A National Launch for #VoteToEndPoverty

For Immediate Release

 Community groups across Canada launch ‘Vote to End Poverty’ campaign

Chatham, ON – September 1, 2015 – Communities across Canada want to put ending poverty on the federal election agenda.  Starting in Windsor, Ontario and growing to include communities across Ontario, as far west as Calgary, Alberta and as far north as Whitehorse, Yukon and Yellowknife, Northwest Territories, the campaign Vote to End Poverty will officially kick-off today, on September 1, 2015.

The national campaign will help Canadians better understand what the cost of poverty is to our nation and encourage voters to ask local candidates and political parties about their plans is to end poverty in Canada.

Supporters are encouraged to use the hashtag #VotetoEndPoverty on social media platforms to increase the momentum and exposure of the campaign. Residents can also visit the website VotetoEndPoverty.ca to find out which communities are participating and find out what else can be done to get involved.

The Windsor-Essex local poverty reduction strategy developed the campaign concept and has joined with the Downtown Mission of Windsor Inc., a faith-based, registered not-for-profit organization with a focus on serving and advocating for those who struggle with poverty and homelessness. The Mission recognized the need for poverty to be a federal election issue and agreed to take ownership of the campaign for Elections Canada purposes.

QUICK FACTS ABOUT POVERTY IN CANADA

Canada has been called to take immediate action to address poverty by the United Nations, Senate, and Committees of the House of Commons. Yet, the federal government does not currently have a plan to neither eradicate nor reduce poverty.

There are 4.8 million people fighting to make ends meet in Canada. That means that in a country as rich as Canada 1 in 7 people are struggling to keep a roof over their heads, put food on the table and cover basic necessities that are guaranteed human rights. As part of Canada’s international human rights obligations, the federal government must address the structural causes of poverty in Canada and develop a federal plan for poverty elimination.   

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Poverty hurts our health care system. The costs that we put to addressing the symptoms of poverty amount to $7.6 billion a year. That’s 20% of all health care spending. A recent University of Toronto study found that food insecure households spend 121% more in health care costs than other households. That means that we’re paying money in health care costs to treat the symptoms of an issue that we could address directly. The Public Health Agency of Canada has said that the key to ending the load on the health system is investing early, and that $1 invested in the first few years of a low-income person’s life can save up to $9 in future costs to health and the criminal justice system. Right now, we are paying a high financial (and human) cost to sustain our already broken system.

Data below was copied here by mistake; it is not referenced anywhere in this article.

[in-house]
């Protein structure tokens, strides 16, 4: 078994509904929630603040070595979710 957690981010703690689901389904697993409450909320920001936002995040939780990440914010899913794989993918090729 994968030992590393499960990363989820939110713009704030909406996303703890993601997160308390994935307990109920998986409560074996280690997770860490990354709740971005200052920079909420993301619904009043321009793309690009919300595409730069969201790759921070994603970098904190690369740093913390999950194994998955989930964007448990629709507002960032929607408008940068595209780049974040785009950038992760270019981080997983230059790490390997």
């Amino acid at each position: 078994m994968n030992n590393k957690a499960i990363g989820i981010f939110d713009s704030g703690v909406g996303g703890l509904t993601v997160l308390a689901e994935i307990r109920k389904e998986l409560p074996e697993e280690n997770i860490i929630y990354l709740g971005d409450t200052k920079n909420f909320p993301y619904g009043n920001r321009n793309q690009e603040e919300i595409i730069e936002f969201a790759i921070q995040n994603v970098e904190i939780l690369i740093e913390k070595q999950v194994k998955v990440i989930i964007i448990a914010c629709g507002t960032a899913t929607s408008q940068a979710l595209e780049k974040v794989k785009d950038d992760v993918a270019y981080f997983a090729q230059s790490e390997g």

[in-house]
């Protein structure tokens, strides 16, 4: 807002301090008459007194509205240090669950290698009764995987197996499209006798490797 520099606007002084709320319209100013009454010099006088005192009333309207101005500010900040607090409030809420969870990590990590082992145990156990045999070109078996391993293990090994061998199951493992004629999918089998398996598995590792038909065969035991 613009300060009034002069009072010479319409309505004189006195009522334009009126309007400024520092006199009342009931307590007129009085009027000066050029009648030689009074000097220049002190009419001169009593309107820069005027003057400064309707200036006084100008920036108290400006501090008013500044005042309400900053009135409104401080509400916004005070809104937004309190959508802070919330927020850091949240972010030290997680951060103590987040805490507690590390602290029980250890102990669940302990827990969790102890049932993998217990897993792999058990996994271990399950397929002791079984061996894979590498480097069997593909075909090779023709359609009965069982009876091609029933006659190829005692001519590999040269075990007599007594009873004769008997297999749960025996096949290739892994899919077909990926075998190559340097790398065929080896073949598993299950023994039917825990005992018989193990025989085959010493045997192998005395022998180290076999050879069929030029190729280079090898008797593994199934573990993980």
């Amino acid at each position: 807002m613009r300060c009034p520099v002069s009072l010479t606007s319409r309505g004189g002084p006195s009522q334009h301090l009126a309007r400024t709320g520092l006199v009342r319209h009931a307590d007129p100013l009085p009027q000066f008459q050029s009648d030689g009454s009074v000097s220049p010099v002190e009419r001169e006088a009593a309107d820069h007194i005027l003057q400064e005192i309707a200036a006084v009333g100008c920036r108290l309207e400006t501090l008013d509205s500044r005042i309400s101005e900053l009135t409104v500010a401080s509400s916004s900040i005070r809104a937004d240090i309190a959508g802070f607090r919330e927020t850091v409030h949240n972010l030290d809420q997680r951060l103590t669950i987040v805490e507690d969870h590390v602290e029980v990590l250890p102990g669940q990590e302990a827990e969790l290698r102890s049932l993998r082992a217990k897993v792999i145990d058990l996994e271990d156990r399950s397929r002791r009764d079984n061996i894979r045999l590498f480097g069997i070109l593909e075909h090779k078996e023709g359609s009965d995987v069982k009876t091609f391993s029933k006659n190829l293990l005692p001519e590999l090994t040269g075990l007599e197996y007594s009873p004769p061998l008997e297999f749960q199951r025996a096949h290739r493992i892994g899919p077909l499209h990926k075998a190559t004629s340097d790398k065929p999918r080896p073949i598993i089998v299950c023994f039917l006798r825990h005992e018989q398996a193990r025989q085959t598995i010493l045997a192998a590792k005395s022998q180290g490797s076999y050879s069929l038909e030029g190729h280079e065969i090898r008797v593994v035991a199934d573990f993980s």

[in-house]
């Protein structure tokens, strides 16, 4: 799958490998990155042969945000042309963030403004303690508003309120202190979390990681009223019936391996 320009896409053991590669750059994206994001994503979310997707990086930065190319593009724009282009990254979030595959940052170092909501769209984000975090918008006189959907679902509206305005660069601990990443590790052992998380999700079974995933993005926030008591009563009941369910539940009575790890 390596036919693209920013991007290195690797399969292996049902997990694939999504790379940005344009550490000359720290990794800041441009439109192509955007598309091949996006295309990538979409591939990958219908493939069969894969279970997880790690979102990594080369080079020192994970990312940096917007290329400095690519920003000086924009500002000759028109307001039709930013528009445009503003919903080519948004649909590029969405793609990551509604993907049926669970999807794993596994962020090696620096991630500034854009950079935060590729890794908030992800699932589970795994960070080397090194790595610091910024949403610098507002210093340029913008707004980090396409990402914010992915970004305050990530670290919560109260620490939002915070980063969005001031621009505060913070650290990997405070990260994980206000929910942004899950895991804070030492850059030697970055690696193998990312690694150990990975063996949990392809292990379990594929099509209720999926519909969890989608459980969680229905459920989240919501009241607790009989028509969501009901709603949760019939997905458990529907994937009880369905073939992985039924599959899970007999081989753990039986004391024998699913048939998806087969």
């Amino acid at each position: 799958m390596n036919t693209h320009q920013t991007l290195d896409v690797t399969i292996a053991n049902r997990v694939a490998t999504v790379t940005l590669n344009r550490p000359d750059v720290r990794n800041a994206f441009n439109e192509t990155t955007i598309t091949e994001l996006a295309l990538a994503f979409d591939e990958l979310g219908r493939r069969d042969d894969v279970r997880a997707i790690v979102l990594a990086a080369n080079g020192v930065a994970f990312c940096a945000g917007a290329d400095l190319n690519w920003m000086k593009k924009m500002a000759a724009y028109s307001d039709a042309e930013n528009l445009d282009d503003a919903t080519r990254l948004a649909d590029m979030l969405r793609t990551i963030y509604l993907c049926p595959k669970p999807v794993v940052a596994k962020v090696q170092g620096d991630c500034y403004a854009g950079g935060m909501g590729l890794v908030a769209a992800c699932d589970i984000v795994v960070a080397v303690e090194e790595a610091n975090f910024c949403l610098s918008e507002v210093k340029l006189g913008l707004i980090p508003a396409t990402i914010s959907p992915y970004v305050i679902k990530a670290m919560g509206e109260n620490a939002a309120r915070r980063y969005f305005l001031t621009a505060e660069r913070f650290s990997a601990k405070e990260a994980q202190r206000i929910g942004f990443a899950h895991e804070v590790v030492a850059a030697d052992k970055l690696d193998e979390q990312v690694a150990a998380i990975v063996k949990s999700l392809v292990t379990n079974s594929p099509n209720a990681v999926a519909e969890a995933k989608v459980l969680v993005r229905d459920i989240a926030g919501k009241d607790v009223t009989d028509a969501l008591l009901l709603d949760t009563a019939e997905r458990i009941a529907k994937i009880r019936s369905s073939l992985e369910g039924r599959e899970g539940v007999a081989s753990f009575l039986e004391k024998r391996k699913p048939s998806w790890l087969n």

Poverty is bad for the economy. The reality for most people is that having a job doesn’t mean you have money to put back into the economy. People living in households with one worker account for 39.1% of Canadians living in poverty. Jobs that are part-time, precarious or low-paying are growing. According to Statistics Canada, as of July 2015, the economy lost 17,300 full-time jobs, but added 23,900 part-time ones. Without sufficient revenue from employment, how are people in Canada to put money back into the economy when they barely have enough to pay for rent, childcare or food?

Child poverty rates in Canada  are shameful. Over 1.3 million children live in poverty in Canada. That’s 1 in 5 children who don’t get a fair start. A recent study showed that the stress of poverty can have significant effects on a child’s brain development. The numbers are even more alarming when considering marginalized groups, such as indigenous children, 40% of whom live in poverty in Canada. In February 2015, the federal government passed a motion – almost unanimously – to end child poverty. Despite this promise, the government has taken no further action to end poverty.

SOME PARTICIPATING COMMUNITIES, CONTACT INFORMATION AND QUOTES

CHATHAM-KENT, ONTARIO

Prosperity Roundtable Chatham-Kent

Kate do Forno

519-354-0430

prosperity@uwock.ca

425 McNaughton Ave., W., Chatham, Ontario N7M 5K8

 “It’s been over 25 years since the Canadian Parliament voted unanimously to end child poverty. As Canadians we owe it to ourselves to hold our politicians accountable to this promise. No child should have to pretend they forgot their lunch, nor miss a school trip because their parents don’t have the means to afford. Families shouldn’t have to experience the shame of those decisions. We must do better.” Kate do Forno, Prosperity Roundtable, Chatham-Kent